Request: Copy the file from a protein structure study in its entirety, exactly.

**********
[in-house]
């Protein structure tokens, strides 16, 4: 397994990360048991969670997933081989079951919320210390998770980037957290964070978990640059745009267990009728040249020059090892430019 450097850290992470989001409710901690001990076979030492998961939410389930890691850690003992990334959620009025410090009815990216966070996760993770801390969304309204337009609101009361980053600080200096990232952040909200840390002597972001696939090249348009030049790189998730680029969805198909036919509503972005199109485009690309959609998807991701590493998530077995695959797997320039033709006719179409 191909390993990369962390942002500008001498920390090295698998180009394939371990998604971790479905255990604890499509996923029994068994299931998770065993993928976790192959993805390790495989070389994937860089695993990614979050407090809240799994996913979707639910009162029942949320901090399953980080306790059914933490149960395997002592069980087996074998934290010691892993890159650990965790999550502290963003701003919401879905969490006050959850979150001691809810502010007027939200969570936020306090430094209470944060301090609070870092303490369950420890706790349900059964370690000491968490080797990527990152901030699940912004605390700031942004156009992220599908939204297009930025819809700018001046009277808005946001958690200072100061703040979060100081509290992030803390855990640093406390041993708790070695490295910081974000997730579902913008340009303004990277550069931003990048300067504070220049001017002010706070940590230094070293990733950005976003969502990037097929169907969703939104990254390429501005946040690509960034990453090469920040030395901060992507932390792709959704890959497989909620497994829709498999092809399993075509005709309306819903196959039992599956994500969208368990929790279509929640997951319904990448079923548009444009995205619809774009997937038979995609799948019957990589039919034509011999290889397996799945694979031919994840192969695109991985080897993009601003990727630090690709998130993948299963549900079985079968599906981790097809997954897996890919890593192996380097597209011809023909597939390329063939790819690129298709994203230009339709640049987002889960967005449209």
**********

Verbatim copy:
[in-house]
């Protein structure tokens, strides 16, 4: 397994990360048991969670997933081989079951919320210390998770980037957290964070978990640059745009267990009728040249020059090892430019 450097850290992470989001409710901690001990076979030492998961939410389930890691850690003992990334959620009025410090009815990216966070996760993770801390969304309204337009609101009361980053600080200096990232952040909200840390002597972001696939090249348009030049790189998730680029969805198909036919509503972005199109485009690309959609998807991701590493998530077995695959797997320039033709006719179409 191909390993990369962390942002500008001498920390090295698998180009394939371990998604971790479905255990604890499509996923029994068994299931998770065993993928976790192959993805390790495989070389994937860089695993990614979050407090809240799994996913979707639910009162029942949320901090399953980080306790059914933490149960395997002592069980087996074998934290010691892993890159650990965790999550502290963003701003919401879905969490006050959850979150001691809810502010007027939200969570936020306090430094209470944060301090609070870092303490369950420890706790349900059964370690000491968490080797990527990152901030699940912004605390700031942004156009992220599908939204297009930025819809700018001046009277808005946001958690200072100061703040979060100081509290992030803390855990640093406390041993708790070695490295910081974000997730579902913008340009303004990277550069931003990048300067504070220049001017002010706070940590230094070293990733950005976003969502990037097929169907969703939104990254390429501005946040690509960034990453090469920040030395901060992507932390792709959704890959497989909620497994829709498999092809399993075509005709309306819903196959039992599956994500969208368990929790279509929640997951319904990448079923548009444009995205619809774009997937038979995609799948019957990589039919034509011999290889397996799945694979031919994840192969695109991985080897993009601003990727630090690709998130993948299963549900079985079968599906981790097809997954897996890919890593192996380097597209011809023909597939390329063939790819690129298709994203230009339709640049987002889960967005449209």